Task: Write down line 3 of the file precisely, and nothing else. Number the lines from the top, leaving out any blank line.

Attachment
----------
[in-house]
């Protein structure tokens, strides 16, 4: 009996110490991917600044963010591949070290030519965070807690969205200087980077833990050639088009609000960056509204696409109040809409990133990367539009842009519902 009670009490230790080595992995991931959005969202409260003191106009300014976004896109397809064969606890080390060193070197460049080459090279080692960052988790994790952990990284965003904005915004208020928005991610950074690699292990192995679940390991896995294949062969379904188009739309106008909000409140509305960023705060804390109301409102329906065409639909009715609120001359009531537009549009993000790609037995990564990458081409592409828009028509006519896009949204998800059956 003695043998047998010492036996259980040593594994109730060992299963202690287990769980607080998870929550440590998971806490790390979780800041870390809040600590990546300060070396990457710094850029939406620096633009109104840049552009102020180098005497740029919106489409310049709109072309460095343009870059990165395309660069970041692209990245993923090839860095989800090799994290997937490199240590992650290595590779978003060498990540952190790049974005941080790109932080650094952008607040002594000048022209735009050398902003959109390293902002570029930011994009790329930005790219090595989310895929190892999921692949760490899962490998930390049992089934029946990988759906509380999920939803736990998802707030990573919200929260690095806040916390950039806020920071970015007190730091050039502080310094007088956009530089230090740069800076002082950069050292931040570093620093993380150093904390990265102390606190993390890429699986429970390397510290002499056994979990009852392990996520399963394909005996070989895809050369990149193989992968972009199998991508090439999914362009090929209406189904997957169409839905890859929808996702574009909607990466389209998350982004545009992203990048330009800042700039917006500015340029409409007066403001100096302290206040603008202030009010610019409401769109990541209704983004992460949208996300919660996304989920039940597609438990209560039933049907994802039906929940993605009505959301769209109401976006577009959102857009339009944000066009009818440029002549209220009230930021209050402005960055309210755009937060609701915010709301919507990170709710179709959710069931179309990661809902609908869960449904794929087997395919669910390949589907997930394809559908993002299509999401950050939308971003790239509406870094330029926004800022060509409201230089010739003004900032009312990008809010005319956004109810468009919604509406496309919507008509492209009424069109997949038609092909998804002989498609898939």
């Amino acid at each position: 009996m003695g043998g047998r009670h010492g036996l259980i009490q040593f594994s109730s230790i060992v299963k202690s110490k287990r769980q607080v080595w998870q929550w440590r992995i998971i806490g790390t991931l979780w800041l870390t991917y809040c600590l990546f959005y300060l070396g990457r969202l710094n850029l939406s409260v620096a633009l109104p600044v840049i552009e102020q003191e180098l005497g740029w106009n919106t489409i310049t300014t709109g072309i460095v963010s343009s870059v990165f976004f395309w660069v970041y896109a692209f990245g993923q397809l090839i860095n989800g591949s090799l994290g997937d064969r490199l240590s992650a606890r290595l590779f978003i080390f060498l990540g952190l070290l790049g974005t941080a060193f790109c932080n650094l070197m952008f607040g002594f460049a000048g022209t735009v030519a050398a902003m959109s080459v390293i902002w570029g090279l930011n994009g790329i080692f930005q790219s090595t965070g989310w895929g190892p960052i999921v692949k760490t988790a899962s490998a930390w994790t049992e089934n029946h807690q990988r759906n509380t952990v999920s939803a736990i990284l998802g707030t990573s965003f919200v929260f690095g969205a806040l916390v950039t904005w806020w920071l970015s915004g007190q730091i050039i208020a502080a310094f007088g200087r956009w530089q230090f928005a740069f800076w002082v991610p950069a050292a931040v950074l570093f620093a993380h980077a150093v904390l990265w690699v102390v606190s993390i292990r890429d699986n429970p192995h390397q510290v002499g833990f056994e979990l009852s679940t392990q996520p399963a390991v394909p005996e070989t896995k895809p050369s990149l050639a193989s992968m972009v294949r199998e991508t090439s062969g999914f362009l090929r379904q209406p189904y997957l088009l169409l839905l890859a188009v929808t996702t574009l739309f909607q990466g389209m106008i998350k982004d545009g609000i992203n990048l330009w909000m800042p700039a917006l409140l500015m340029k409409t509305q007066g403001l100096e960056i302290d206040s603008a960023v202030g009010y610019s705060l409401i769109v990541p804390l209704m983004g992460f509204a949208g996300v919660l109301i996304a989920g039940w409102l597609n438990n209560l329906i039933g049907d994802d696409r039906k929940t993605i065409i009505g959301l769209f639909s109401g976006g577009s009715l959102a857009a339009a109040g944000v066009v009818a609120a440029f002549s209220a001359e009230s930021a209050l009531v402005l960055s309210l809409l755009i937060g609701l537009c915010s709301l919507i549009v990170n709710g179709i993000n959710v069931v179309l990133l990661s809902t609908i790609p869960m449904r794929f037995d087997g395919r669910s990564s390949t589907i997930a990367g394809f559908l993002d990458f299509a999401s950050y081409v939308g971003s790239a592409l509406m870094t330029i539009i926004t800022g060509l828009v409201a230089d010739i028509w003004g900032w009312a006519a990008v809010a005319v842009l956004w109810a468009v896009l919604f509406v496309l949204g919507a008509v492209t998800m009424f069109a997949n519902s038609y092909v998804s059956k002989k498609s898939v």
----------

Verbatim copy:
């Amino acid at each position: 009996m003695g043998g047998r009670h010492g036996l259980i009490q040593f594994s109730s230790i060992v299963k202690s110490k287990r769980q607080v080595w998870q929550w440590r992995i998971i806490g790390t991931l979780w800041l870390t991917y809040c600590l990546f959005y300060l070396g990457r969202l710094n850029l939406s409260v620096a633009l109104p600044v840049i552009e102020q003191e180098l005497g740029w106009n919106t489409i310049t300014t709109g072309i460095v963010s343009s870059v990165f976004f395309w660069v970041y896109a692209f990245g993923q397809l090839i860095n989800g591949s090799l994290g997937d064969r490199l240590s992650a606890r290595l590779f978003i080390f060498l990540g952190l070290l790049g974005t941080a060193f790109c932080n650094l070197m952008f607040g002594f460049a000048g022209t735009v030519a050398a902003m959109s080459v390293i902002w570029g090279l930011n994009g790329i080692f930005q790219s090595t965070g989310w895929g190892p960052i999921v692949k760490t988790a899962s490998a930390w994790t049992e089934n029946h807690q990988r759906n509380t952990v999920s939803a736990i990284l998802g707030t990573s965003f919200v929260f690095g969205a806040l916390v950039t904005w806020w920071l970015s915004g007190q730091i050039i208020a502080a310094f007088g200087r956009w530089q230090f928005a740069f800076w002082v991610p950069a050292a931040v950074l570093f620093a993380h980077a150093v904390l990265w690699v102390v606190s993390i292990r890429d699986n429970p192995h390397q510290v002499g833990f056994e979990l009852s679940t392990q996520p399963a390991v394909p005996e070989t896995k895809p050369s990149l050639a193989s992968m972009v294949r199998e991508t090439s062969g999914f362009l090929r379904q209406p189904y997957l088009l169409l839905l890859a188009v929808t996702t574009l739309f909607q990466g389209m106008i998350k982004d545009g609000i992203n990048l330009w909000m800042p700039a917006l409140l500015m340029k409409t509305q007066g403001l100096e960056i302290d206040s603008a960023v202030g009010y610019s705060l409401i769109v990541p804390l209704m983004g992460f509204a949208g996300v919660l109301i996304a989920g039940w409102l597609n438990n209560l329906i039933g049907d994802d696409r039906k929940t993605i065409i009505g959301l769209f639909s109401g976006g577009s009715l959102a857009a339009a109040g944000v066009v009818a609120a440029f002549s209220a001359e009230s930021a209050l009531v402005l960055s309210l809409l755009i937060g609701l537009c915010s709301l919507i549009v990170n709710g179709i993000n959710v069931v179309l990133l990661s809902t609908i790609p869960m449904r794929f037995d087997g395919r669910s990564s390949t589907i997930a990367g394809f559908l993002d990458f299509a999401s950050y081409v939308g971003s790239a592409l509406m870094t330029i539009i926004t800022g060509l828009v409201a230089d010739i028509w003004g900032w009312a006519a990008v809010a005319v842009l956004w109810a468009v896009l919604f509406v496309l949204g919507a008509v492209t998800m009424f069109a997949n519902s038609y092909v998804s059956k002989k498609s898939v």